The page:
While grownups are busy messing up the world, these kids are trying to make things right.

Forgive me for pointing this out, but all around the world ... adults are royally screwing up.

We're starting wars, dumping chemicals all over the place, and bowing down to the almighty dollar/yen/euro/gold bullion. It's enough to make you want to throw in the towel. And yet ... there's a reason to hope. Because, my friends, the kids are all right.

Kids see through the nonsense and address the issues head-on.

Here are just a few examples.


They're fighting to protect the environment.

Youth activists from a group called iMatter are suing state and federal governments for ruining the natural resources they have the right to inherit. Alec Loorz, who founded iMatter when he was in high school, writes, "We can't vote. We can't afford lobbyists. We can only trust that our leaders will make good decisions on our behalf. But when they make decisions like favoring oil company profits over our safety, then we need to hold them accountable."


Image by iMatter: TRUST Oregon.

They're working hard for peace.

In Congo, young men started a musical theater troupe to advocate for peace.They're called the Youth Musical and Theatrical Alliance for Peace (JMTAP). Some of their neighbors encourage them in their work, but others have threatened them for defying their community's traditions. They won't stop working for peace though. They see a culture of violence and ethnic division and they can't live in it anymore.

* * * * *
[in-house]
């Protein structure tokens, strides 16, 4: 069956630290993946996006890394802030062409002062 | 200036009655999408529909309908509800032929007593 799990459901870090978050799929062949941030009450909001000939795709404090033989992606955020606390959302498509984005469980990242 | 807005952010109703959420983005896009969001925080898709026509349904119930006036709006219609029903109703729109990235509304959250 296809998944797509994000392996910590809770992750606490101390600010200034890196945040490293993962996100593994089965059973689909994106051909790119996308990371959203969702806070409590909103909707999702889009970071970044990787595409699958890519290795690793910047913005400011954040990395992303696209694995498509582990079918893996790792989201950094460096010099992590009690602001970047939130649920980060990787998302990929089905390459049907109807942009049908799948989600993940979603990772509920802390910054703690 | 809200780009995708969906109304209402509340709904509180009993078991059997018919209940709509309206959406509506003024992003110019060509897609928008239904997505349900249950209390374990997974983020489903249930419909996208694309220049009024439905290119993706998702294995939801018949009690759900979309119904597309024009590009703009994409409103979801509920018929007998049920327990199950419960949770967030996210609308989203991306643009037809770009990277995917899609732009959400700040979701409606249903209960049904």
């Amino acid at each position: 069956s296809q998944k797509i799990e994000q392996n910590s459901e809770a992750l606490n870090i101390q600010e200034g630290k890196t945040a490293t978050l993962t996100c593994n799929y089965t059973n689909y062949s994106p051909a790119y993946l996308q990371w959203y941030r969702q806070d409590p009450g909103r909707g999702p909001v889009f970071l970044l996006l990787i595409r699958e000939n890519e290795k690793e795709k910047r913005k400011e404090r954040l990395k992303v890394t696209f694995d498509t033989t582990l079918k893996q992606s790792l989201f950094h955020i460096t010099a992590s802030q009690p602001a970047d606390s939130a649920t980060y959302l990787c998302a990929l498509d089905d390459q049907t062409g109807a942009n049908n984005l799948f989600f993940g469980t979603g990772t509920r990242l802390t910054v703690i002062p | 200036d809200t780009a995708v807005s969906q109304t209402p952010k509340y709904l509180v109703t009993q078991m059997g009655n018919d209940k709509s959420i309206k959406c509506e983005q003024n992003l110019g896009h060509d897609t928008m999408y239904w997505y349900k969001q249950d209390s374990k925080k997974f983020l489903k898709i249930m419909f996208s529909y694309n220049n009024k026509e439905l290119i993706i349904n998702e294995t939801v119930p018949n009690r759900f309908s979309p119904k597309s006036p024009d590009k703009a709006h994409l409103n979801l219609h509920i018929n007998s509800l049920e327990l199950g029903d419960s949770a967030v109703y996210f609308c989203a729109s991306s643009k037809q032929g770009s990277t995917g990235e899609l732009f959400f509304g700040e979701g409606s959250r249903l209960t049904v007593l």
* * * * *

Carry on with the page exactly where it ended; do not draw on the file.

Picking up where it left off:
Members of the JMTAP rehearse in a classroom. Check out their video to hear their song about how deeply Congo needs peace. Image by Local Voices.

And, ultimately, they are fighting for their futures.

Safa has been living in a refugee camp in Iraq for four years, but she remembers her home in Syria. Her circumstance is out of her hands.

When filmmakers from UNICEF visited the camp two years ago, Safa saw a chance to get a message to the outside world. She addressed the children of the world, saying, "You should thank God for the blessings you have, living in your homes and countries. Thank you and don't forget us."

Two years later, not much had changed in her life. UNICEF gave her another opportunity to send a plea to people beyond the boundaries of her camp. This time, her message wasn't for the world's children but for its leaders.

Via UNICEFmena.

If those leaders can't get it together to help her, maybe the world's children will. After all, they're doing amazing work.

Checkout Safa's interview below, and be prepared to be blown away by her strength and clarity:


All around the world, kids are angry, hopeful, and doing something about it.

So maybe it's time to put the kids in charge. With passion and audacity from this generation, maybe we'll be all right too.